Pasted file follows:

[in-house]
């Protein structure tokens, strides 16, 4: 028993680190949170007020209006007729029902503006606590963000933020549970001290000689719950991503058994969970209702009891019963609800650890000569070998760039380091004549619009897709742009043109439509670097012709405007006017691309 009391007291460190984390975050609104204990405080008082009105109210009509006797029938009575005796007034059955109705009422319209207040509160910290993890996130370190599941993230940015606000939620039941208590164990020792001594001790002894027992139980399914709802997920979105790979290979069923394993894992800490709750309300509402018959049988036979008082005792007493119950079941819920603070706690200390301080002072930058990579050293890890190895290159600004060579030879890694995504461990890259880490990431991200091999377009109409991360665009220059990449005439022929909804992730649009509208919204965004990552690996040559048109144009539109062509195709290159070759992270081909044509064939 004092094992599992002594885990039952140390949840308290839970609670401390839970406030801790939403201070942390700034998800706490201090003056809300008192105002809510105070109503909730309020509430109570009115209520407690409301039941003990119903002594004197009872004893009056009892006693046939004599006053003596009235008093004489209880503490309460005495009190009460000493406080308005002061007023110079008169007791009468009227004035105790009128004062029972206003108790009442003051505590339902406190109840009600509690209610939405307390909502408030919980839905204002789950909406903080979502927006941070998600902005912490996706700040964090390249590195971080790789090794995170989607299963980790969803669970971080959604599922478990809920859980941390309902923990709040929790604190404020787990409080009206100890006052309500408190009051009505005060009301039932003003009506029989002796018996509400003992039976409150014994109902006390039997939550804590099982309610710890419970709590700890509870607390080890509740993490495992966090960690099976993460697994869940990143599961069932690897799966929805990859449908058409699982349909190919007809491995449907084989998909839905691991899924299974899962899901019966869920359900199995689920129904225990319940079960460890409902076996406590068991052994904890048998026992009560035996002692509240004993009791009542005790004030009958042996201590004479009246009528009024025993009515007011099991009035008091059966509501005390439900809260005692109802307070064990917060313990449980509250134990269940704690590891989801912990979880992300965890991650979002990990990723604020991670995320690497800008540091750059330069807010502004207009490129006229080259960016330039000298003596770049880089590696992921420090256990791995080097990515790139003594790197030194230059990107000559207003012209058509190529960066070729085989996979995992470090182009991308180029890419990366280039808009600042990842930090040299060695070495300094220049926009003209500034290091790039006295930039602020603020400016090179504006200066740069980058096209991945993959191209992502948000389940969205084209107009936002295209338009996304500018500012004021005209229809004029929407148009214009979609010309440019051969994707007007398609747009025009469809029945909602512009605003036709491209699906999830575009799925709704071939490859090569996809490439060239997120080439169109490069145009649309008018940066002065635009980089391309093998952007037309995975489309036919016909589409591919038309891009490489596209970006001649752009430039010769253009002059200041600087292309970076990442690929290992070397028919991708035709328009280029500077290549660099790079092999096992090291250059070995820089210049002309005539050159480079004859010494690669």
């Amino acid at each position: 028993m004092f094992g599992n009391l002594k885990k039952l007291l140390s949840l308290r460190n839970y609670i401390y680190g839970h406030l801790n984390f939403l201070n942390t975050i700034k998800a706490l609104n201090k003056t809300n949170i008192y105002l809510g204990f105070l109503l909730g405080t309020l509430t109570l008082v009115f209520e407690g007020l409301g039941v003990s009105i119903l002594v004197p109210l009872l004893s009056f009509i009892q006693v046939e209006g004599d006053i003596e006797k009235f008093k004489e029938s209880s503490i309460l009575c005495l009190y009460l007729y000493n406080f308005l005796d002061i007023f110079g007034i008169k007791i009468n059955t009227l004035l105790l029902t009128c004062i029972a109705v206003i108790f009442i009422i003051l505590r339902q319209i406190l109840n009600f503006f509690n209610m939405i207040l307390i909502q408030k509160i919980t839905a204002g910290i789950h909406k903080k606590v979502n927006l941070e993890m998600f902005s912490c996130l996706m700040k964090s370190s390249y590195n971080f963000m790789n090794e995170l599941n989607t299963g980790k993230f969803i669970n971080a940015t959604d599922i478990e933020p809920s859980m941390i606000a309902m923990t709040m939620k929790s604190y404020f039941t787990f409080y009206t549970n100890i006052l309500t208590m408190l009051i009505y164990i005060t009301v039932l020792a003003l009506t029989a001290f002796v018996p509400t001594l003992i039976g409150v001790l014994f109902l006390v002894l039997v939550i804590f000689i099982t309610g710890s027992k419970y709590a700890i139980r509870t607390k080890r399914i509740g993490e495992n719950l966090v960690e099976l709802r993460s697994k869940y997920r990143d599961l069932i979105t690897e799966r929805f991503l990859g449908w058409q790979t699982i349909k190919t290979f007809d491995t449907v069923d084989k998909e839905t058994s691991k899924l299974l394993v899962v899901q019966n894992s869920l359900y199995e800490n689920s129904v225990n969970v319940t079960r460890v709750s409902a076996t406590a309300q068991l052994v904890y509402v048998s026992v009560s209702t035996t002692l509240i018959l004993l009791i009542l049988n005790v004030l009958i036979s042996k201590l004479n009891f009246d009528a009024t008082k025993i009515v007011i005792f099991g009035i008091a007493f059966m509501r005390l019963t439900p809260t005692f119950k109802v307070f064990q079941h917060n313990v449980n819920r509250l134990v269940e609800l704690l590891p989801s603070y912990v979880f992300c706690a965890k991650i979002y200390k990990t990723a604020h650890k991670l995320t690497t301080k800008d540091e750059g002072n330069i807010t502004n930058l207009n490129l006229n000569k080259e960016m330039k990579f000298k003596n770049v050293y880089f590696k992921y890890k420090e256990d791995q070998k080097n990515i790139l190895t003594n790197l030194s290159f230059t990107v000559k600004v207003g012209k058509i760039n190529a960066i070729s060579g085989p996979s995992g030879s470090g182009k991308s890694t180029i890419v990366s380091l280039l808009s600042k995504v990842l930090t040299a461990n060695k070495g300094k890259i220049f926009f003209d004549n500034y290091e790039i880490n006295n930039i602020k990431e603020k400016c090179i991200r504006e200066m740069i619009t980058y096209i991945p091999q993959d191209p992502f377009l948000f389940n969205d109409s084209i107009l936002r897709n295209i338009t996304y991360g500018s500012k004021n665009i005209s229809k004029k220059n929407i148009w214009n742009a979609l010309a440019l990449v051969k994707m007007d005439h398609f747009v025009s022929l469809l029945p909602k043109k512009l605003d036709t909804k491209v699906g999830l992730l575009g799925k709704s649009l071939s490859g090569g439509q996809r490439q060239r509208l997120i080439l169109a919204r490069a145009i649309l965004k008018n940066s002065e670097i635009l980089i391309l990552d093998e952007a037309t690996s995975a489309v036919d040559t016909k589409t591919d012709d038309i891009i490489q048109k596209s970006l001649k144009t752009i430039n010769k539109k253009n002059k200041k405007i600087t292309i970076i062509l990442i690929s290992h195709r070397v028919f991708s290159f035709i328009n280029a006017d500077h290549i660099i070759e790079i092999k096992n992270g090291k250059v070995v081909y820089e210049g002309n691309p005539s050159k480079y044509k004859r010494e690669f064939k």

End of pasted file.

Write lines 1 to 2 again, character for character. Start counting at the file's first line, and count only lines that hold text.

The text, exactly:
[in-house]
């Protein structure tokens, strides 16, 4: 028993680190949170007020209006007729029902503006606590963000933020549970001290000689719950991503058994969970209702009891019963609800650890000569070998760039380091004549619009897709742009043109439509670097012709405007006017691309 009391007291460190984390975050609104204990405080008082009105109210009509006797029938009575005796007034059955109705009422319209207040509160910290993890996130370190599941993230940015606000939620039941208590164990020792001594001790002894027992139980399914709802997920979105790979290979069923394993894992800490709750309300509402018959049988036979008082005792007493119950079941819920603070706690200390301080002072930058990579050293890890190895290159600004060579030879890694995504461990890259880490990431991200091999377009109409991360665009220059990449005439022929909804992730649009509208919204965004990552690996040559048109144009539109062509195709290159070759992270081909044509064939 004092094992599992002594885990039952140390949840308290839970609670401390839970406030801790939403201070942390700034998800706490201090003056809300008192105002809510105070109503909730309020509430109570009115209520407690409301039941003990119903002594004197009872004893009056009892006693046939004599006053003596009235008093004489209880503490309460005495009190009460000493406080308005002061007023110079008169007791009468009227004035105790009128004062029972206003108790009442003051505590339902406190109840009600509690209610939405307390909502408030919980839905204002789950909406903080979502927006941070998600902005912490996706700040964090390249590195971080790789090794995170989607299963980790969803669970971080959604599922478990809920859980941390309902923990709040929790604190404020787990409080009206100890006052309500408190009051009505005060009301039932003003009506029989002796018996509400003992039976409150014994109902006390039997939550804590099982309610710890419970709590700890509870607390080890509740993490495992966090960690099976993460697994869940990143599961069932690897799966929805990859449908058409699982349909190919007809491995449907084989998909839905691991899924299974899962899901019966869920359900199995689920129904225990319940079960460890409902076996406590068991052994904890048998026992009560035996002692509240004993009791009542005790004030009958042996201590004479009246009528009024025993009515007011099991009035008091059966509501005390439900809260005692109802307070064990917060313990449980509250134990269940704690590891989801912990979880992300965890991650979002990990990723604020991670995320690497800008540091750059330069807010502004207009490129006229080259960016330039000298003596770049880089590696992921420090256990791995080097990515790139003594790197030194230059990107000559207003012209058509190529960066070729085989996979995992470090182009991308180029890419990366280039808009600042990842930090040299060695070495300094220049926009003209500034290091790039006295930039602020603020400016090179504006200066740069980058096209991945993959191209992502948000389940969205084209107009936002295209338009996304500018500012004021005209229809004029929407148009214009979609010309440019051969994707007007398609747009025009469809029945909602512009605003036709491209699906999830575009799925709704071939490859090569996809490439060239997120080439169109490069145009649309008018940066002065635009980089391309093998952007037309995975489309036919016909589409591919038309891009490489596209970006001649752009430039010769253009002059200041600087292309970076990442690929290992070397028919991708035709328009280029500077290549660099790079092999096992090291250059070995820089210049002309005539050159480079004859010494690669």